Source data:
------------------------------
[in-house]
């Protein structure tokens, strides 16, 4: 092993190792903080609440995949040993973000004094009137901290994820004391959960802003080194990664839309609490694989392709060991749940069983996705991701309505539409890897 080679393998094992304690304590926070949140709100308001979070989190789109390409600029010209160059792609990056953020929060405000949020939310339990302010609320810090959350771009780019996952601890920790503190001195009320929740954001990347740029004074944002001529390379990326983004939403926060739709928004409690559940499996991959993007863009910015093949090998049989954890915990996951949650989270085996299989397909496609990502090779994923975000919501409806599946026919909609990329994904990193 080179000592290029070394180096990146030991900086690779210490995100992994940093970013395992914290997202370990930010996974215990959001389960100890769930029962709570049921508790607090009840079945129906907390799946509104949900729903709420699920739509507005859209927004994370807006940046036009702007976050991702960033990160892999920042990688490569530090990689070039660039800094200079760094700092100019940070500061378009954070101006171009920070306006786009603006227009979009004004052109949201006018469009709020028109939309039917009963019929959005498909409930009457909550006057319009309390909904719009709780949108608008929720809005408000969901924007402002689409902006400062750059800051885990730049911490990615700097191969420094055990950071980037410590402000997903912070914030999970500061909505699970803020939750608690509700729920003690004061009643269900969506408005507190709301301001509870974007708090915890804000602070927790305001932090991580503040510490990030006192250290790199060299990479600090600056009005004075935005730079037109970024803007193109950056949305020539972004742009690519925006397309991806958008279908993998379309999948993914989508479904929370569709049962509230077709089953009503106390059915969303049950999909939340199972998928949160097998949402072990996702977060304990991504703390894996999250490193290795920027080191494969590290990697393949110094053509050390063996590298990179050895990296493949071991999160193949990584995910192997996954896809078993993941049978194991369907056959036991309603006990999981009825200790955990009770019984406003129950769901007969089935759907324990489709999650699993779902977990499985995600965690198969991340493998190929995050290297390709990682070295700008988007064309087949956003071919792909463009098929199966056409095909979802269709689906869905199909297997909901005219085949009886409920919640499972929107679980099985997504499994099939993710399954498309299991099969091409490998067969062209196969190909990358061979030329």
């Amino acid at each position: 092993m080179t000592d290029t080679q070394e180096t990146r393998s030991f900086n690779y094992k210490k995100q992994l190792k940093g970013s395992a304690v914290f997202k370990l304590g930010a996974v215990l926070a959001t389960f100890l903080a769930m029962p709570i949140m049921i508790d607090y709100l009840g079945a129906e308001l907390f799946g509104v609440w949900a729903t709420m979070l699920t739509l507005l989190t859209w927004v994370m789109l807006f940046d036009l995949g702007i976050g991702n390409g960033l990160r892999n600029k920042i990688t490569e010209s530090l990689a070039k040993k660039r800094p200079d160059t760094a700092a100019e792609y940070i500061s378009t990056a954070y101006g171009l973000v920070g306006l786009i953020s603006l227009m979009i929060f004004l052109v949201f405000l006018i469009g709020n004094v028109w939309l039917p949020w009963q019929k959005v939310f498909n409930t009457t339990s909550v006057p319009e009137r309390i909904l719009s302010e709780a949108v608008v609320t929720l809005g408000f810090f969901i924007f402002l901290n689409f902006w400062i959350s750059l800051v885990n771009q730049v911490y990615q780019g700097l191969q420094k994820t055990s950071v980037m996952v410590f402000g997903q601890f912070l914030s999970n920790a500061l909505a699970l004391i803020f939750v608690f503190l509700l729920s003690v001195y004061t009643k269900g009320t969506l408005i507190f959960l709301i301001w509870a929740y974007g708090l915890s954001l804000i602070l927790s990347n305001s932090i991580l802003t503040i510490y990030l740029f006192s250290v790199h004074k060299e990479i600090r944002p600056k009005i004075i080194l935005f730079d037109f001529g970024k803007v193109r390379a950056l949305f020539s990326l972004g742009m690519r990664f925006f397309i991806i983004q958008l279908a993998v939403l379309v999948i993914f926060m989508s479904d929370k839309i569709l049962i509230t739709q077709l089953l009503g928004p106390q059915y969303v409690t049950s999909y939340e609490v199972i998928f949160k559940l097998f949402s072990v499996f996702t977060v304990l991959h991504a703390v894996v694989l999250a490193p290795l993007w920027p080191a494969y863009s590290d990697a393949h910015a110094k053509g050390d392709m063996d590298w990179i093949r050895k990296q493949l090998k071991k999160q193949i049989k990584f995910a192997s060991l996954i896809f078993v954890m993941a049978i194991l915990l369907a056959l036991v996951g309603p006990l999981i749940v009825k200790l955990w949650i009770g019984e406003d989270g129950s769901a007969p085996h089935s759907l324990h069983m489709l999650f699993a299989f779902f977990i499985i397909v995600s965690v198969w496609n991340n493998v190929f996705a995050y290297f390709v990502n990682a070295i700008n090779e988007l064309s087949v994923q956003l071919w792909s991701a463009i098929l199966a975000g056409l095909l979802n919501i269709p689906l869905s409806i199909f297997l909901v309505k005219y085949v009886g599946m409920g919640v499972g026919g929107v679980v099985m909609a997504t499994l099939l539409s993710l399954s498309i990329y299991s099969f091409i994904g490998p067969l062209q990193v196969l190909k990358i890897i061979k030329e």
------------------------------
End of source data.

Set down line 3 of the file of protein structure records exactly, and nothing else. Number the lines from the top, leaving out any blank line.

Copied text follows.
């Amino acid at each position: 092993m080179t000592d290029t080679q070394e180096t990146r393998s030991f900086n690779y094992k210490k995100q992994l190792k940093g970013s395992a304690v914290f997202k370990l304590g930010a996974v215990l926070a959001t389960f100890l903080a769930m029962p709570i949140m049921i508790d607090y709100l009840g079945a129906e308001l907390f799946g509104v609440w949900a729903t709420m979070l699920t739509l507005l989190t859209w927004v994370m789109l807006f940046d036009l995949g702007i976050g991702n390409g960033l990160r892999n600029k920042i990688t490569e010209s530090l990689a070039k040993k660039r800094p200079d160059t760094a700092a100019e792609y940070i500061s378009t990056a954070y101006g171009l973000v920070g306006l786009i953020s603006l227009m979009i929060f004004l052109v949201f405000l006018i469009g709020n004094v028109w939309l039917p949020w009963q019929k959005v939310f498909n409930t009457t339990s909550v006057p319009e009137r309390i909904l719009s302010e709780a949108v608008v609320t929720l809005g408000f810090f969901i924007f402002l901290n689409f902006w400062i959350s750059l800051v885990n771009q730049v911490y990615q780019g700097l191969q420094k994820t055990s950071v980037m996952v410590f402000g997903q601890f912070l914030s999970n920790a500061l909505a699970l004391i803020f939750v608690f503190l509700l729920s003690v001195y004061t009643k269900g009320t969506l408005i507190f959960l709301i301001w509870a929740y974007g708090l915890s954001l804000i602070l927790s990347n305001s932090i991580l802003t503040i510490y990030l740029f006192s250290v790199h004074k060299e990479i600090r944002p600056k009005i004075i080194l935005f730079d037109f001529g970024k803007v193109r390379a950056l949305f020539s990326l972004g742009m690519r990664f925006f397309i991806i983004q958008l279908a993998v939403l379309v999948i993914f926060m989508s479904d929370k839309i569709l049962i509230t739709q077709l089953l009503g928004p106390q059915y969303v409690t049950s999909y939340e609490v199972i998928f949160k559940l097998f949402s072990v499996f996702t977060v304990l991959h991504a703390v894996v694989l999250a490193p290795l993007w920027p080191a494969y863009s590290d990697a393949h910015a110094k053509g050390d392709m063996d590298w990179i093949r050895k990296q493949l090998k071991k999160q193949i049989k990584f995910a192997s060991l996954i896809f078993v954890m993941a049978i194991l915990l369907a056959l036991v996951g309603p006990l999981i749940v009825k200790l955990w949650i009770g019984e406003d989270g129950s769901a007969p085996h089935s759907l324990h069983m489709l999650f699993a299989f779902f977990i499985i397909v995600s965690v198969w496609n991340n493998v190929f996705a995050y290297f390709v990502n990682a070295i700008n090779e988007l064309s087949v994923q956003l071919w792909s991701a463009i098929l199966a975000g056409l095909l979802n919501i269709p689906l869905s409806i199909f297997l909901v309505k005219y085949v009886g599946m409920g919640v499972g026919g929107v679980v099985m909609a997504t499994l099939l539409s993710l399954s498309i990329y299991s099969f091409i994904g490998p067969l062209q990193v196969l190909k990358i890897i061979k030329e």